Kenny Lofton has an interesting case for the Hall of Fame.  He has a career 107 OPS+, which, coupled with his all-time great defensive play, gives him a strong legacy for his career, especially given his very good baserunning.  Lofton, during his prime years, always had some pop to go along with his patience and skill at getting on base, which added to his production and led to a 145 OPS+ in 1994.  Lofton is a borderline Hall of Fame candidate in my eyes, and I think a strong argument either way could sway my opinion.

Projection: 18% of the vote; will remain on next year’s ballot

Edgar Martinez

Resume: 7-time All-Star, career 64.4 bWAR, three-time league leader in OBP, 147 career OPS+ (45th all-time), .418 career OBP (21st all-time), . 515 career SLG (68th all-time), the best designated hitter in MLB history

Edgar Martinez is pretty entrenched as the best DH in MLB history.  No player who’s been a primary DH for their entire careers has ever been as good of a hitter, and very few at any position in any era were Martinez’s match with the bat.  Last year, his third on the ballot, Martinez earned only 36.5% of the vote.  I’m not sure what to make of that other than to think that maybe voters don’t want designated hitters in the Hall of Fame, which would be a notion I wholeheartedly disagree with.  The designated hitter has been part of baseball for almost 40 years now, and there are many stars who primarily play DH.  It has just as much a place in the game as does the relief pitcher, and the DH arguably has more impact.  Ignoring the best ever player at a position (that, again, has existed for about 40 years) is to ignore its place in the game- which, at this point, is just being stubborn.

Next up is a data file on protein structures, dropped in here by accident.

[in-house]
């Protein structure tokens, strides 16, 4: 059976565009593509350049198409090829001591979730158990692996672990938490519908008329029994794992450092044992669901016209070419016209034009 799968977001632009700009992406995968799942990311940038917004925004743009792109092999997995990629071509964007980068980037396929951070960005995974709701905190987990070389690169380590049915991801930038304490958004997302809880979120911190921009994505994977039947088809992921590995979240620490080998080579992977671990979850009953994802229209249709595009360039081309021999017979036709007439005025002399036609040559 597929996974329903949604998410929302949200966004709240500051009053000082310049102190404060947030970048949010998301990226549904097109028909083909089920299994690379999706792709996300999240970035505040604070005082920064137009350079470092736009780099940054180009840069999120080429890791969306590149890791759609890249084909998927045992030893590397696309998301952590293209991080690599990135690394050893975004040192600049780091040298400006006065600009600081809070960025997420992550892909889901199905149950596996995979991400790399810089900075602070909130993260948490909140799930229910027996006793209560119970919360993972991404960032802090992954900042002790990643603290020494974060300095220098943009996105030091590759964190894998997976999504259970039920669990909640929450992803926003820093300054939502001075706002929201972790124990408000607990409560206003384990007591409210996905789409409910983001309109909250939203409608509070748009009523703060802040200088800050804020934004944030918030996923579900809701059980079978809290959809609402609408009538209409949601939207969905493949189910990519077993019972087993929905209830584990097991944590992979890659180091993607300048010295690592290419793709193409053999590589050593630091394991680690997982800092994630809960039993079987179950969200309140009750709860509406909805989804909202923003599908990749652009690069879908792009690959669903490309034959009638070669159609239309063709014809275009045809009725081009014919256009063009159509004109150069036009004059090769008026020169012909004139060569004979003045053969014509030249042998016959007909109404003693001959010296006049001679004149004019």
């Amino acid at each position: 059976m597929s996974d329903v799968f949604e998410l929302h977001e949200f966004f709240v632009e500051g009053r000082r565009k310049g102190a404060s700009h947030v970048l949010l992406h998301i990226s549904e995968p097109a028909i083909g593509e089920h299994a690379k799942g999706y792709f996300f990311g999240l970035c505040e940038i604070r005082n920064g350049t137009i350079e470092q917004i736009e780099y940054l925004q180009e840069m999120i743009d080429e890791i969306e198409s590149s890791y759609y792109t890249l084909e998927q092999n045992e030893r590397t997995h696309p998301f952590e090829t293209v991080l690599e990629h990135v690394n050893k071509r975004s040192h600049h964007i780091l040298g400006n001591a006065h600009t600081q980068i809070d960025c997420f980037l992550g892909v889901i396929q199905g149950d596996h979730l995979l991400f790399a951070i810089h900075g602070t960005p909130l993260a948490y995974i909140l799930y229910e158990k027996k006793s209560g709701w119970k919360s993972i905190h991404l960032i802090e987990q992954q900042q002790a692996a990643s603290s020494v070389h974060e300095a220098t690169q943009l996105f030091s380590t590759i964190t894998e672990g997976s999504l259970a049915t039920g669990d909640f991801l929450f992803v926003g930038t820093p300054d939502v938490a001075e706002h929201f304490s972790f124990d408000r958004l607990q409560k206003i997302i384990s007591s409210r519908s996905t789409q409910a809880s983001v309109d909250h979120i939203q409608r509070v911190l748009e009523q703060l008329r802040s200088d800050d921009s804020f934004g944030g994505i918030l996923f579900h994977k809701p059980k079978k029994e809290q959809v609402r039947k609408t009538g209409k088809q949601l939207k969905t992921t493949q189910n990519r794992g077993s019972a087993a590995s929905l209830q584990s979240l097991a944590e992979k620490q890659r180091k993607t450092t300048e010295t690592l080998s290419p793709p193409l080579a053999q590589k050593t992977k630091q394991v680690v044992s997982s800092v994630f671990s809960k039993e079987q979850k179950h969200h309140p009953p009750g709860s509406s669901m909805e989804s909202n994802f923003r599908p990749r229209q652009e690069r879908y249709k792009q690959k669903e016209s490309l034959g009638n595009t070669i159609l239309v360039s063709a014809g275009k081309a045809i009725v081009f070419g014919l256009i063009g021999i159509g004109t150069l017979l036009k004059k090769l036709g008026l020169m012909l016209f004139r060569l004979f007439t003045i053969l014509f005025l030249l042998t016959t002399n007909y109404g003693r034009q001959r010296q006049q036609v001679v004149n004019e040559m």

Projection: Martinez doesn’t get that much closer, but picks up some steam: 38.5%.

Don Mattingly

Resume: 6-time All-Star, 1985 AL MVP, 127 career OPS+ (208th all-time), 39.8 career bWAR.

Mattingly has picked up a lot of support for a variety of external reasons: stardom status, played his entire career with the Yankees (which adds great media attention and a huge fanbase), a well-liked and classy guy by all accounts, and because his peak was one of the highest of the 1980s.  Other than that, though, his career (which was pretty short as is, at only 13 seasons with 90+ games played) doesn’t hold up to Hall of Fame standards, ranking outside the top 200 in both career OBP and SLG, only playing pretty good defense, and not staying around for very long.

Projection: With all the new players on the ballot, Mattingly might lose a little bit of the vote this year, but I don’t think he’s in any danger of being eliminated from the ballot.  I say he gets 16%, only a slight drop from last year.

Fred McGriff

Resume: 5-time All-Star, 134 career OPS+ (121st all-time), 48.2 career bWAR, .509 career SLG (76th all-time), won World Series with Atlanta in 1995.

Fred McGriff had a long career at first base- so long that only Eddie Murray and Jake Beckley have played more games at the position.  He led the league in HR twice (and ended up with 493) and OPS(+) once.  He was top 10 in the league in SLG seven times and OBP four times.  McGriff, bar none, was a very good hitter for most of his career.  But to be a Hall of Fame player at first base requires a bit more than McGriff offered, though his era does him no favors.  By my count, McGriff’s contemporaries at first included Bagwell, Eddie Murray, Frank Thomas, Mark McGwire, Don Mattingly, John Olerud, Mo Vaughn, Carlos Delgado, Jim Thome, Kent Hrbek…it wasn’t easy to stand out.  I’m not sure anyone can blame McGriff for not being a standout among that group, but it does mean he had to be that much better in order to succeed.  He just wasn’t.

Projection: McGriff stays pretty steady from his 23.9% he got last year.  My guess is 23%.